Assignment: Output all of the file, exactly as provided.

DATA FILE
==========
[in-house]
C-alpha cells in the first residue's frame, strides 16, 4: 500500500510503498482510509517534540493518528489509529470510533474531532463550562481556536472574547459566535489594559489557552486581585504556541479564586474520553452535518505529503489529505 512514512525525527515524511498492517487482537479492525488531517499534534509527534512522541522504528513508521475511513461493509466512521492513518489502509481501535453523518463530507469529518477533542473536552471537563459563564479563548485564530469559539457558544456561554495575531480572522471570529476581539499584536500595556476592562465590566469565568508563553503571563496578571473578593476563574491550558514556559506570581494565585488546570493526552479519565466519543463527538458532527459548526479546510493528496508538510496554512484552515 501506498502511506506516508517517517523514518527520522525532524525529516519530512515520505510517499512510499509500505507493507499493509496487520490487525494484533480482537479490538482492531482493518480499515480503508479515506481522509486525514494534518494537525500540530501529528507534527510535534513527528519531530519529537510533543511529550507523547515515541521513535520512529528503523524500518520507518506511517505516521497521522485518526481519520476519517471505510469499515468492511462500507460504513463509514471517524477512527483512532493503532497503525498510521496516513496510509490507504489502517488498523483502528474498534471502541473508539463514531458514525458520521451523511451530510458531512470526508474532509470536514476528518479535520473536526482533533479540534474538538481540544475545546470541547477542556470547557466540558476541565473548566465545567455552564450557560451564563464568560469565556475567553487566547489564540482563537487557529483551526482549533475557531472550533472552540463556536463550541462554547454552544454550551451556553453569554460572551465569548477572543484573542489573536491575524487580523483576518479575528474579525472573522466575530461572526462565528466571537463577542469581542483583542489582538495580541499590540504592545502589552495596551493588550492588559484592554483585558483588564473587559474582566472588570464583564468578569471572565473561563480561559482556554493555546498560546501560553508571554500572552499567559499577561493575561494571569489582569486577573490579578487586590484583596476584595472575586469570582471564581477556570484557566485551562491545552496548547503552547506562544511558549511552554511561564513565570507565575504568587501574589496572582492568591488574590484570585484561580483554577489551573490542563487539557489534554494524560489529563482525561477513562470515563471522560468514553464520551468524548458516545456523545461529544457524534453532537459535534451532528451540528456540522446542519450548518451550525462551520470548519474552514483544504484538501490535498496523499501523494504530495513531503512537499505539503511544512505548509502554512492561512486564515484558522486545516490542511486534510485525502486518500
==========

[in-house]
C-alpha cells in the first residue's frame, strides 16, 4: 500500500510503498482510509517534540493518528489509529470510533474531532463550562481556536472574547459566535489594559489557552486581585504556541479564586474520553452535518505529503489529505 512514512525525527515524511498492517487482537479492525488531517499534534509527534512522541522504528513508521475511513461493509466512521492513518489502509481501535453523518463530507469529518477533542473536552471537563459563564479563548485564530469559539457558544456561554495575531480572522471570529476581539499584536500595556476592562465590566469565568508563553503571563496578571473578593476563574491550558514556559506570581494565585488546570493526552479519565466519543463527538458532527459548526479546510493528496508538510496554512484552515 501506498502511506506516508517517517523514518527520522525532524525529516519530512515520505510517499512510499509500505507493507499493509496487520490487525494484533480482537479490538482492531482493518480499515480503508479515506481522509486525514494534518494537525500540530501529528507534527510535534513527528519531530519529537510533543511529550507523547515515541521513535520512529528503523524500518520507518506511517505516521497521522485518526481519520476519517471505510469499515468492511462500507460504513463509514471517524477512527483512532493503532497503525498510521496516513496510509490507504489502517488498523483502528474498534471502541473508539463514531458514525458520521451523511451530510458531512470526508474532509470536514476528518479535520473536526482533533479540534474538538481540544475545546470541547477542556470547557466540558476541565473548566465545567455552564450557560451564563464568560469565556475567553487566547489564540482563537487557529483551526482549533475557531472550533472552540463556536463550541462554547454552544454550551451556553453569554460572551465569548477572543484573542489573536491575524487580523483576518479575528474579525472573522466575530461572526462565528466571537463577542469581542483583542489582538495580541499590540504592545502589552495596551493588550492588559484592554483585558483588564473587559474582566472588570464583564468578569471572565473561563480561559482556554493555546498560546501560553508571554500572552499567559499577561493575561494571569489582569486577573490579578487586590484583596476584595472575586469570582471564581477556570484557566485551562491545552496548547503552547506562544511558549511552554511561564513565570507565575504568587501574589496572582492568591488574590484570585484561580483554577489551573490542563487539557489534554494524560489529563482525561477513562470515563471522560468514553464520551468524548458516545456523545461529544457524534453532537459535534451532528451540528456540522446542519450548518451550525462551520470548519474552514483544504484538501490535498496523499501523494504530495513531503512537499505539503511544512505548509502554512492561512486564515484558522486545516490542511486534510485525502486518500